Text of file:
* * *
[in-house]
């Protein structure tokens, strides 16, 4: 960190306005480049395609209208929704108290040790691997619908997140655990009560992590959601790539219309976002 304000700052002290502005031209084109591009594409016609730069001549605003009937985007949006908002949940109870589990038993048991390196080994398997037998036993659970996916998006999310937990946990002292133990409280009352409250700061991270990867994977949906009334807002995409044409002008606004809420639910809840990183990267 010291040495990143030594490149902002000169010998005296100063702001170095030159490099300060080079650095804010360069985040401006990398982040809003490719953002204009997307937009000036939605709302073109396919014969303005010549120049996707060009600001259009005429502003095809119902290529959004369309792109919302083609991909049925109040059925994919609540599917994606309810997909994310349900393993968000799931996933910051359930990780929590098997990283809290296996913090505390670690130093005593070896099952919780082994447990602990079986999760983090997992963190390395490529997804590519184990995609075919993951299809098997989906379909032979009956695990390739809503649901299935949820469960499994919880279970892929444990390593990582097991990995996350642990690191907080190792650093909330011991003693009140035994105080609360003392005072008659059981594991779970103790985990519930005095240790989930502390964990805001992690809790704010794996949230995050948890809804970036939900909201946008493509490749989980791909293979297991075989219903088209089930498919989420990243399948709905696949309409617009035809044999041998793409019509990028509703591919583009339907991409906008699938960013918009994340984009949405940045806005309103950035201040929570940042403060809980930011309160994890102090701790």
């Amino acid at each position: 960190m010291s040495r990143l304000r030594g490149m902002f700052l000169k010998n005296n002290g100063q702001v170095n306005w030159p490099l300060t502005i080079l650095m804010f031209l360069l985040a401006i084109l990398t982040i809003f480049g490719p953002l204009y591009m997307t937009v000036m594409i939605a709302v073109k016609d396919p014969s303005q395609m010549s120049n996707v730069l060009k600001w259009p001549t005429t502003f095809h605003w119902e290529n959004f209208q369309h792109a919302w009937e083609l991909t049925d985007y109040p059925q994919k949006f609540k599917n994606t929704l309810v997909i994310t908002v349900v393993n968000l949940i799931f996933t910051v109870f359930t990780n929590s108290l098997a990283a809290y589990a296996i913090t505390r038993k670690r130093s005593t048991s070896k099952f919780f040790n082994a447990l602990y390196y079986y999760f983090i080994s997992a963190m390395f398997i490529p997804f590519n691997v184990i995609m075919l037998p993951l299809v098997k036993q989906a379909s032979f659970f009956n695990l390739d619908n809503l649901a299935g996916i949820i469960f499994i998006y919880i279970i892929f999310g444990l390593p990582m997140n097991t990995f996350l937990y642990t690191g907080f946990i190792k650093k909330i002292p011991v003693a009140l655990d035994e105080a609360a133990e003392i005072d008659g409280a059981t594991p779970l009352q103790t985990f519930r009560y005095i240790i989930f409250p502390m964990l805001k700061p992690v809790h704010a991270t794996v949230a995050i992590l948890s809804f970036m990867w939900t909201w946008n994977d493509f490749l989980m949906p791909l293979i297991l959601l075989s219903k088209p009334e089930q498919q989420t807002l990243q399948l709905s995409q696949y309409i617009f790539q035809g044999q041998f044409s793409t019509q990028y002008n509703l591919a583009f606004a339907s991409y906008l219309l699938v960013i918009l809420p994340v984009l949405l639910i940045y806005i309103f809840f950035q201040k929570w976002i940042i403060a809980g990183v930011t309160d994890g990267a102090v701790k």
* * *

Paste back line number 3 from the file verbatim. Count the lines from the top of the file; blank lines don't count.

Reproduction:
């Amino acid at each position: 960190m010291s040495r990143l304000r030594g490149m902002f700052l000169k010998n005296n002290g100063q702001v170095n306005w030159p490099l300060t502005i080079l650095m804010f031209l360069l985040a401006i084109l990398t982040i809003f480049g490719p953002l204009y591009m997307t937009v000036m594409i939605a709302v073109k016609d396919p014969s303005q395609m010549s120049n996707v730069l060009k600001w259009p001549t005429t502003f095809h605003w119902e290529n959004f209208q369309h792109a919302w009937e083609l991909t049925d985007y109040p059925q994919k949006f609540k599917n994606t929704l309810v997909i994310t908002v349900v393993n968000l949940i799931f996933t910051v109870f359930t990780n929590s108290l098997a990283a809290y589990a296996i913090t505390r038993k670690r130093s005593t048991s070896k099952f919780f040790n082994a447990l602990y390196y079986y999760f983090i080994s997992a963190m390395f398997i490529p997804f590519n691997v184990i995609m075919l037998p993951l299809v098997k036993q989906a379909s032979f659970f009956n695990l390739d619908n809503l649901a299935g996916i949820i469960f499994i998006y919880i279970i892929f999310g444990l390593p990582m997140n097991t990995f996350l937990y642990t690191g907080f946990i190792k650093k909330i002292p011991v003693a009140l655990d035994e105080a609360a133990e003392i005072d008659g409280a059981t594991p779970l009352q103790t985990f519930r009560y005095i240790i989930f409250p502390m964990l805001k700061p992690v809790h704010a991270t794996v949230a995050i992590l948890s809804f970036m990867w939900t909201w946008n994977d493509f490749l989980m949906p791909l293979i297991l959601l075989s219903k088209p009334e089930q498919q989420t807002l990243q399948l709905s995409q696949y309409i617009f790539q035809g044999q041998f044409s793409t019509q990028y002008n509703l591919a583009f606004a339907s991409y906008l219309l699938v960013i918009l809420p994340v984009l949405l639910i940045y806005i309103f809840f950035q201040k929570w976002i940042i403060a809980g990183v930011t309160d994890g990267a102090v701790k």